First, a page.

90. 90.
    Bellingham M, Fowler PA, Amezaga MR, Rhind SM, Cotinot C, Mandon-Pepin B et al (2009) Exposure to a complex cocktail of environmental endocrine-disrupting compounds disturbs the kisspeptin/GPR54 system in ovine hypothalamus and pituitary gland. Environ Health Perspect 117(10):1556–1562PubMedGoogle Scholar
  91. 91.
    Smith JT, Rao A, Pereira A, Caraty A, Millar RP, Clarke IJ (2008) Kisspeptin is present in ovine hypophysial portal blood but does not increase during the preovulatory luteinizing hormone surge: evidence that gonadotropes are not direct targets of kisspeptin in vivo. Endocrinology 149(4):1951–1959PubMedGoogle Scholar
  92. 92.
    Li S, Ren J, Yang G, Guo Y, Huang L (2008) Characterization of the porcine Kisspeptins receptor gene and evaluation as candidate for timing of puberty in sows. J Anim Breed Genet 125(4):219–227PubMedGoogle Scholar
  93. 93.
    Gutierrez-Pascual E, Martinez-Fuentes AJ, Pinilla L, Tena-Sempere M, Malagon MM, Castano JP (2007) Direct pituitary effects of kisspeptin: activation of gonadotrophs and somatotrophs and stimulation of luteinising hormone and growth hormone secretion. J Neuroendocrinol 19(7):521–530PubMedGoogle Scholar
  94. 94.
    Richard N, Galmiche G, Corvaisier S, Caraty A, Kottler ML (2008) KiSS-1 and GPR54 genes are co-expressed in rat gonadotrophs and differentially regulated in vivo by oestradiol and gonadotrophin-releasing hormone. J Neuroendocrinol 20(3):381–393PubMedGoogle Scholar
  95. 95.
    Matsui H, Takatsu Y, Kumano S, Matsumoto H, Ohtaki T (2004) Peripheral administration of metastin induces marked gonadotropin release and ovulation in the rat. Biochem Biophys Res Commun 320(2):383–388PubMedGoogle Scholar
  96. 96.
    Thompson EL, Patterson M, Murphy KG, Smith KL, Dhillo WS, Todd JF et al (2004) Central and peripheral administration of kisspeptin-10 stimulates the hypothalamic-pituitary-gonadal axis. J Neuroendocrinol 16(10):850–858PubMedGoogle Scholar
  97. 97.
    Navarro VM, Castellano JM, Fernandez-Fernandez R, Tovar S, Roa J, Mayen A et al (2005) Characterization of the potent luteinizing hormone-releasing activity of KiSS-1 peptide, the natural ligand of GPR54. Endocrinology 146(1):156–163PubMedGoogle Scholar
  98. 98.
    Suzuki S, Kadokawa H, Hashizume T (2008) Direct kisspeptin-10 stimulation on luteinizing hormone secretion from bovine and porcine anterior pituitary cells. Anim Reprod Sci 103(3–4):360–365PubMedGoogle Scholar
  99. 99.
    Ramaswamy S, Gibbs RB, Plant TM (2009) Studies of the localisation of kisspeptin within the pituitary of the rhesus monkey (Macaca mulatta) and the effect of kisspeptin on the release of non-gonadotropic pituitary hormones. J Neuroendocrinol 21(10):795–804PubMedGoogle Scholar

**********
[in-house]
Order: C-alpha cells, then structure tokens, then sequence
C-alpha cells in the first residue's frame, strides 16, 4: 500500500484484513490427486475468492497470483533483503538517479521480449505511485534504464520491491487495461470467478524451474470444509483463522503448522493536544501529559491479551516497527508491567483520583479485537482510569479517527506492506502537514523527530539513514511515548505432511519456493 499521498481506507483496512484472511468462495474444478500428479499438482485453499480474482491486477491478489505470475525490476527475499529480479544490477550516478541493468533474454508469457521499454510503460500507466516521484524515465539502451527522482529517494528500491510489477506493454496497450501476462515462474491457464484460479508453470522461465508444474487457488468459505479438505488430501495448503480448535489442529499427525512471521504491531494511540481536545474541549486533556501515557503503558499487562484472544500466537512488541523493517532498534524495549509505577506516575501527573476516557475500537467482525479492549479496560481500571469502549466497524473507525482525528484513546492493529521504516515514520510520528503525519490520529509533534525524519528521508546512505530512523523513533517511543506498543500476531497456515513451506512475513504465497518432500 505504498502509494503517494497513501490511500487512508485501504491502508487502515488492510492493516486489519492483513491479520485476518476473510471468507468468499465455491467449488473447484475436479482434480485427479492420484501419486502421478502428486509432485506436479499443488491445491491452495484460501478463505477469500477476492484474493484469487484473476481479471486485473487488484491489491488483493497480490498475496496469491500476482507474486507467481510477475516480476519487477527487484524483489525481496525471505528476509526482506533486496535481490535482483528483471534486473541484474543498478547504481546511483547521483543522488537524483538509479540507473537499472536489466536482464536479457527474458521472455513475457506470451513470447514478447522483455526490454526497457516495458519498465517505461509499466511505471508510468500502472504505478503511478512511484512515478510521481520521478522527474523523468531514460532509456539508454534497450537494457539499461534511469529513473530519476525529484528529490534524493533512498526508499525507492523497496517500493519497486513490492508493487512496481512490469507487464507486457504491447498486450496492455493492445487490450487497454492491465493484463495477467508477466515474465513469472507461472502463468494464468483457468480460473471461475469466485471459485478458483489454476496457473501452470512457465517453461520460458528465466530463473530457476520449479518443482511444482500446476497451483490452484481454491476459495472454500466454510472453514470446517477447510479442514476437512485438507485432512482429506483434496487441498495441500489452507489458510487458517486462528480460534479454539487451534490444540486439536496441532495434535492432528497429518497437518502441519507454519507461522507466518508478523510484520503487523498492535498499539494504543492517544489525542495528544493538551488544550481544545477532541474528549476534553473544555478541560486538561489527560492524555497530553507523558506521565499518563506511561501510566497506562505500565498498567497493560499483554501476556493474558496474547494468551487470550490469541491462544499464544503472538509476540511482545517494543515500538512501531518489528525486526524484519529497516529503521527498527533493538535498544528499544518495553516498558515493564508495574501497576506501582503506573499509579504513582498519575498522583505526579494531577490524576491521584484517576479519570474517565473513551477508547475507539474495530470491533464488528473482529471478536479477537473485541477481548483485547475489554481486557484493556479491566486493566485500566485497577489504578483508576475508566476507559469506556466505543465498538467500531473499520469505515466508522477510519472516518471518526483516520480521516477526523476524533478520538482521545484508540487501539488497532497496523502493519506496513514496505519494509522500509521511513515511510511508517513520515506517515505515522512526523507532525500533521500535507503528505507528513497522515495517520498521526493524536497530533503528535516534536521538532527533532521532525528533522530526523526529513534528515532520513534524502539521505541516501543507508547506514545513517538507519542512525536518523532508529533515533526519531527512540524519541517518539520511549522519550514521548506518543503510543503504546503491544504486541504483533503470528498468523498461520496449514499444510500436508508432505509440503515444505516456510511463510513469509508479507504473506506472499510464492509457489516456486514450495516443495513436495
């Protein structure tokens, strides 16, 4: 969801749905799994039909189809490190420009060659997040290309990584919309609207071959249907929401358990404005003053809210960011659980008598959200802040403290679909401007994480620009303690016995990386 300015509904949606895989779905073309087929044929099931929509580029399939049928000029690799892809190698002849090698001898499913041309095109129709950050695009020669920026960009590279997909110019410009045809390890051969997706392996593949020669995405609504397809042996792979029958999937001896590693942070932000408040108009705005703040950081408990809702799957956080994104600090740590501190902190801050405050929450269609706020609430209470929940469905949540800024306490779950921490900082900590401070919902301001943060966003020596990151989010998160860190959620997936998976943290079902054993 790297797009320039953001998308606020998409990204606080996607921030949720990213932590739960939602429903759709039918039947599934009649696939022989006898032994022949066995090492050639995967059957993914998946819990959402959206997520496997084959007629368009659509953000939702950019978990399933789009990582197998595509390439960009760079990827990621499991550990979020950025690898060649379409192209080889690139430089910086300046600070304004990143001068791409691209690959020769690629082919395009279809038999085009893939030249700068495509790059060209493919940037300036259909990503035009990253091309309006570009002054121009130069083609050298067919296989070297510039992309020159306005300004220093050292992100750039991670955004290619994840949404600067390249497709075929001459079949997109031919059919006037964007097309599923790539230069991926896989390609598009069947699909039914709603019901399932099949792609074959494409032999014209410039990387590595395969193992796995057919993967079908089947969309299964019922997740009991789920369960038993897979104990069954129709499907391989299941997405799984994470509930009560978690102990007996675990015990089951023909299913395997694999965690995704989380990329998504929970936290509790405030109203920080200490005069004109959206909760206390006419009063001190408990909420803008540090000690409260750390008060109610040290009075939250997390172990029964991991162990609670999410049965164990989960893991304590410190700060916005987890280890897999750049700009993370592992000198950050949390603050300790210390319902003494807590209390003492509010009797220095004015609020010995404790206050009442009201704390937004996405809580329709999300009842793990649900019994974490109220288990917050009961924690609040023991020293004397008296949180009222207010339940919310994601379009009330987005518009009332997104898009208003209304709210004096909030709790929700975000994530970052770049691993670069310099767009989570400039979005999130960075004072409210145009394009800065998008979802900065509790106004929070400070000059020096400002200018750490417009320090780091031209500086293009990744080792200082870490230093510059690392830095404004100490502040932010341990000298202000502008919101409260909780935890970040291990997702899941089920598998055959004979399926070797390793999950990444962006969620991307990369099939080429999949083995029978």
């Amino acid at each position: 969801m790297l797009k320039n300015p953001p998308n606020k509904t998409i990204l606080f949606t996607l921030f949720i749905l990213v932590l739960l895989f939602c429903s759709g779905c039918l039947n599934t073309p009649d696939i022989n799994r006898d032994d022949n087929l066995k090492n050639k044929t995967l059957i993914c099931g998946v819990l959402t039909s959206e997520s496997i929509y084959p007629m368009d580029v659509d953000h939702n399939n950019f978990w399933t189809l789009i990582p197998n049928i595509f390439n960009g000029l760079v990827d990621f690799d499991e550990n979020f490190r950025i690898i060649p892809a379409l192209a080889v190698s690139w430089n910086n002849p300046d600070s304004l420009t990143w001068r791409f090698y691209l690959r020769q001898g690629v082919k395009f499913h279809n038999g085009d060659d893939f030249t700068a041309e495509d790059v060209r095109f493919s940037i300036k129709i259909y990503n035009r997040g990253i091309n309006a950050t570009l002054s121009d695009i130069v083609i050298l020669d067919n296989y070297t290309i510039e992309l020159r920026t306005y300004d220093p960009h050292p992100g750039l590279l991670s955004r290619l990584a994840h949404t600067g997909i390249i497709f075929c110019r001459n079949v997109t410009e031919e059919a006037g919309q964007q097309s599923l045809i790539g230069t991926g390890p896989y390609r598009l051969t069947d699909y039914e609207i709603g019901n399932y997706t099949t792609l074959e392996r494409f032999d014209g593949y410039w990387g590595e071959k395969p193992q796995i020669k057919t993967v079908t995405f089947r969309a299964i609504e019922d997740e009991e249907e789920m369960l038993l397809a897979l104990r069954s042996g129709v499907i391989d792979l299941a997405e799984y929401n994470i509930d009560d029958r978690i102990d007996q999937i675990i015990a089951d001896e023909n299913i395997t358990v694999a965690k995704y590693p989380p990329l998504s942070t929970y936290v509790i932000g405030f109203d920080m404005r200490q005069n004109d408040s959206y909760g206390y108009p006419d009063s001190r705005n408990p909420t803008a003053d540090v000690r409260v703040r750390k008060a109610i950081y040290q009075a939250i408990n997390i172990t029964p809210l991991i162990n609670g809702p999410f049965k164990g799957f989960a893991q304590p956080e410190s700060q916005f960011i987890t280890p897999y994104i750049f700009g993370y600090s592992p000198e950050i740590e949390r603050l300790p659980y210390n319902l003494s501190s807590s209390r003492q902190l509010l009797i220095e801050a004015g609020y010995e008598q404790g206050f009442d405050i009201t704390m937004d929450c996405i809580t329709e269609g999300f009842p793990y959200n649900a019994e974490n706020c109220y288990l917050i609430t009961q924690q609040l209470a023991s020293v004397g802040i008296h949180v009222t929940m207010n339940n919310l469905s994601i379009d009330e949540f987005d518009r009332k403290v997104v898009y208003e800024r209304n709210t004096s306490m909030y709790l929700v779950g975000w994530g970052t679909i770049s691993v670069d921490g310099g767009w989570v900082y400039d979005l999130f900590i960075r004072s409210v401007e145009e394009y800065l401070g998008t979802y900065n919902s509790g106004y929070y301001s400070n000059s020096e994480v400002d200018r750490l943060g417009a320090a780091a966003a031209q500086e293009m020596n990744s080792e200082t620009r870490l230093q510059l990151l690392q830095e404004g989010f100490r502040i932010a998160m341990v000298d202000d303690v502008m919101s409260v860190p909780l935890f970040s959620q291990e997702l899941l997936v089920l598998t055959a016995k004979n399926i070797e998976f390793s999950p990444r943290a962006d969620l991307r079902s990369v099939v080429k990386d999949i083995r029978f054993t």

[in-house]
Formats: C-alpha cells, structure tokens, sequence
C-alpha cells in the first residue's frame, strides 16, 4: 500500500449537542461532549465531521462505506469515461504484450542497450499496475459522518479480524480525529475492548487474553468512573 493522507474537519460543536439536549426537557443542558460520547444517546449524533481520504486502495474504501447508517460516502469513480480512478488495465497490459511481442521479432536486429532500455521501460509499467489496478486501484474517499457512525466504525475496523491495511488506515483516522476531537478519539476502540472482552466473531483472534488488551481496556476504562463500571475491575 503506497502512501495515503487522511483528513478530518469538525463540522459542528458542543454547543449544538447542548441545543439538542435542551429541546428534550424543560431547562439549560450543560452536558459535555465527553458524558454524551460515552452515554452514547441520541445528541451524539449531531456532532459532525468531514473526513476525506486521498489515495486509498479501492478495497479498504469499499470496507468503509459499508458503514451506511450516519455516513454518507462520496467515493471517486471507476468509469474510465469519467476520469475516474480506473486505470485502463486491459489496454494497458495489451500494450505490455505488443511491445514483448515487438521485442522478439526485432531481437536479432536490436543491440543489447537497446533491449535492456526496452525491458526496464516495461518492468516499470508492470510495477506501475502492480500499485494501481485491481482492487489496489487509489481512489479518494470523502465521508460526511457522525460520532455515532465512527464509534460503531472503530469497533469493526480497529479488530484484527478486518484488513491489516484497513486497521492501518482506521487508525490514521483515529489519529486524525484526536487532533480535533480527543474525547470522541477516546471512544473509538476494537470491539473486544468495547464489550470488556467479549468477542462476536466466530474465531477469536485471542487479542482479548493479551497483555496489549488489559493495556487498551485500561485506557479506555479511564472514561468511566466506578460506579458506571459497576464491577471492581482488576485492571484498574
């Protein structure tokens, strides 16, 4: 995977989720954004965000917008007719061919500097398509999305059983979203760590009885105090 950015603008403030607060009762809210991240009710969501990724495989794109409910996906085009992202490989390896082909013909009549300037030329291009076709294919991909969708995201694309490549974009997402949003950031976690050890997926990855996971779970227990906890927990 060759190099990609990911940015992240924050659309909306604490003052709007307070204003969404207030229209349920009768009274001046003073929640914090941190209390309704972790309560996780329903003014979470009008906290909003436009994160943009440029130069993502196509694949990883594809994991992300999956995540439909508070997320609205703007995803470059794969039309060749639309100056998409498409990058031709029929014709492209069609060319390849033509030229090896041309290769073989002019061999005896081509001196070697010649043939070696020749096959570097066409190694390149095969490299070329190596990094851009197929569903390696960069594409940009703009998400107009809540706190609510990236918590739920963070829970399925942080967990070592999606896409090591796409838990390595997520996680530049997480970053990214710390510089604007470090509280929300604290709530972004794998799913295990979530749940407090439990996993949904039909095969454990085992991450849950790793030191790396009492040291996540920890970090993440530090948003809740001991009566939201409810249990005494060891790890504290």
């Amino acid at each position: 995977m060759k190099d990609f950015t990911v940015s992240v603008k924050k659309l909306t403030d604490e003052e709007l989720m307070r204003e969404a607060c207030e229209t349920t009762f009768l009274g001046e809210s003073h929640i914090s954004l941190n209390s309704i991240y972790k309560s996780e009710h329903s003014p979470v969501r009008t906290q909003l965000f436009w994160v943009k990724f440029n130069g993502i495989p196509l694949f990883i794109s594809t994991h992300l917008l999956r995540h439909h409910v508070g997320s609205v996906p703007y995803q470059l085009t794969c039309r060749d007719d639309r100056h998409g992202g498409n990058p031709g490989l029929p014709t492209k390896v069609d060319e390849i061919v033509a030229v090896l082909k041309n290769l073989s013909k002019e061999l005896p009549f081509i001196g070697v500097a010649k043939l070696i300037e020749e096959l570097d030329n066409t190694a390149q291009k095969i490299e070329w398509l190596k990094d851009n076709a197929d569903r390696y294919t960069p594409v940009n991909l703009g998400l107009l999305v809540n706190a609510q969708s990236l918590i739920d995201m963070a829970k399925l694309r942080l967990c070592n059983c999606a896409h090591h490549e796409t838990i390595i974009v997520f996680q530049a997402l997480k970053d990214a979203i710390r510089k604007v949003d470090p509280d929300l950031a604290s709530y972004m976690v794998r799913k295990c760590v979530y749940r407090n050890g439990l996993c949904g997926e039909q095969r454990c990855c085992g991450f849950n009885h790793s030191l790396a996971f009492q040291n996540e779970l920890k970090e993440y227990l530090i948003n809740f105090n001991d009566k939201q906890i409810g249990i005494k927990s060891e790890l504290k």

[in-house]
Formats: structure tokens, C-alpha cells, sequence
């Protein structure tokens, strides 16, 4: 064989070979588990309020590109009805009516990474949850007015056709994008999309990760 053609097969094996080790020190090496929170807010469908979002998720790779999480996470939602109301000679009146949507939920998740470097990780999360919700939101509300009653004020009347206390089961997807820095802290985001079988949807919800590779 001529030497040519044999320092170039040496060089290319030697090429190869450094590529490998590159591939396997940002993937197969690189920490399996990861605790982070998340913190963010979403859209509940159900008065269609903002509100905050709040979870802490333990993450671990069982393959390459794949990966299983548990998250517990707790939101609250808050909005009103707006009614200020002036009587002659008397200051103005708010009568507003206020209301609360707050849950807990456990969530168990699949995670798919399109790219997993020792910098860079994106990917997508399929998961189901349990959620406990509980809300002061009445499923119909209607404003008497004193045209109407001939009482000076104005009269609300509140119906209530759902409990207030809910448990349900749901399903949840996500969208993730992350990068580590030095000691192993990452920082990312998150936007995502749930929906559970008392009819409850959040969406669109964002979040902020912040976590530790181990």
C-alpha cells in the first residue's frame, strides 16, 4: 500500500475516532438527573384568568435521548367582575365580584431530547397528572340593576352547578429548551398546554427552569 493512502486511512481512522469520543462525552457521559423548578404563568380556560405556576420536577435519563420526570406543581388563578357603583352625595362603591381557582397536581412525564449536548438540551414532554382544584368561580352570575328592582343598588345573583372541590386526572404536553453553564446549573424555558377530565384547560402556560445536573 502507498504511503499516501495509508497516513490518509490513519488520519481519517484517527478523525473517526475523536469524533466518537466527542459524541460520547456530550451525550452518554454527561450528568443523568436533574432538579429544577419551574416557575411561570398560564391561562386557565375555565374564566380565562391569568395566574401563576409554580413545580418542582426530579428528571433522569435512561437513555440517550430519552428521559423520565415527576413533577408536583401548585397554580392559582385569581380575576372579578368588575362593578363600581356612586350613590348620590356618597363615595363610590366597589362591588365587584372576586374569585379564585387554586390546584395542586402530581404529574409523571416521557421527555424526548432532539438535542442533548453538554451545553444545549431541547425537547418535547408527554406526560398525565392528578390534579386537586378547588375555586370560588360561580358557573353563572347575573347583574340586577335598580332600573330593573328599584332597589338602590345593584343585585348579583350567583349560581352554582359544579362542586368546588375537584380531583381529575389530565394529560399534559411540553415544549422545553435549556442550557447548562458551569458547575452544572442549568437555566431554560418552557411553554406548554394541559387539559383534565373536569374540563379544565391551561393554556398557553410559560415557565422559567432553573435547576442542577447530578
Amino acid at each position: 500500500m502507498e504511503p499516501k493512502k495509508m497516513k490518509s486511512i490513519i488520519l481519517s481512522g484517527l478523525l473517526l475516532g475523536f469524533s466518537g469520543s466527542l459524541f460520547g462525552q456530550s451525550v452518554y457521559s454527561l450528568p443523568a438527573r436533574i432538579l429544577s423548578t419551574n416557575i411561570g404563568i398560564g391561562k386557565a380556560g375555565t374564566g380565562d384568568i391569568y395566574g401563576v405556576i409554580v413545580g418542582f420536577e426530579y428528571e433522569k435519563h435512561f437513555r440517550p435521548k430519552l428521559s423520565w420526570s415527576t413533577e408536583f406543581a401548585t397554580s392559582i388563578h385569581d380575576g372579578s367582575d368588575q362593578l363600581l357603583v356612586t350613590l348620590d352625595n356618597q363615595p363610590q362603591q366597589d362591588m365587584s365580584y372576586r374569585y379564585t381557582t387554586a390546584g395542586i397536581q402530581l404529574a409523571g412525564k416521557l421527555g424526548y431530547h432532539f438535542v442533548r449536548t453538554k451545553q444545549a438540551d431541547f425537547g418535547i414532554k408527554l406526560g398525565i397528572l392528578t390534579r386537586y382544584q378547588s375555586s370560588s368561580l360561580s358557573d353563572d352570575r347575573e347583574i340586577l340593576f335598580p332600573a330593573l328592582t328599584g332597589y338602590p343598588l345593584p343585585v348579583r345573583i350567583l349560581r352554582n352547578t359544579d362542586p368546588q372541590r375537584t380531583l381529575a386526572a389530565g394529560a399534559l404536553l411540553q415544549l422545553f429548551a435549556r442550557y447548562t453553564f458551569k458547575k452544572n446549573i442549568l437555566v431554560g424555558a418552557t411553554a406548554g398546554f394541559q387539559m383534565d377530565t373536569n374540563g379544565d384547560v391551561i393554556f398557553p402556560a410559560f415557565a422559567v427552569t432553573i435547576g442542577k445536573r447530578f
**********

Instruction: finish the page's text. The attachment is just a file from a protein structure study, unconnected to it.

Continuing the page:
100. 100.
    Poling MC, Kim J, Dhamija S, Kauffman AS (2012) Development, sex steroid regulation, and phenotypic characterization of RFamide-related peptide (Rfrp) gene expression and RFamide receptors in the mouse hypothalamus. Endocrinology 153(4):1827–1840PubMedGoogle Scholar
  101. 101.
    Quaynor S, Hu L, Leung PK, Feng H, Mores N, Krsmanovic LZ et al (2007) Expression of a functional G protein-coupled receptor 54-kisspeptin autoregulatory system in hypothalamic gonadotropin-releasing hormone neurons. Mol Endocrinol 21(12):3062–3070PubMedGoogle Scholar
  102. 102.
    Pielecka-Fortuna J, Chu Z, Moenter SM (2008) Kisspeptin acts directly and indirectly to increase gonadotropin-releasing hormone neuron activity and its effects are modulated by estradiol. Endocrinology 149:1979–1986PubMedGoogle Scholar
  103. 103.
    Arai AC, Xia YF, Suzuki E, Kessler M, Civelli O, Nothacker HP (2005) Cancer metastasis-­suppressing peptide metastin upregulates excitatory synaptic transmission in hippocampal dentate granule cells. J Neurophysiol 94(5):3648–3652PubMedGoogle Scholar
  104. 104.
    Arai AC, Orwig N (2008) Factors that regulate KiSS1 gene expression in the hippocampus. Brain Res 1243:10–18PubMedGoogle Scholar
  105. 105.
    Burke MC, Letts PA, Krajewski SJ, Rance NE (2006) Coexpression of dynorphin and neurokinin B immunoreactlivity in the rat hypothalamus: morphologic evidence of interrelated function within the arcuate nucleus. J Comp Neurol 498(5):712–726PubMedGoogle Scholar
  106. 106.
    Kallo I, Vida B, Deli L, Molnar CS, Hrabovszky E, Caraty A et al (2012) Co-localisation of kisspeptin with galanin or neurokinin B in afferents to mouse GnRH neurones. J Neuroendocrinol 24(3):464–476PubMedGoogle Scholar
  107. 107.
    True C, Kirigiti M, Ciofi P, Grove KL, Smith MS (2011) Characterisation of arcuate nucleus kisspeptin/neurokinin B neuronal projections and regulation during lactation in the rat. J Neuroendocrinol 23(1):52–64PubMedGoogle Scholar
  108. 108.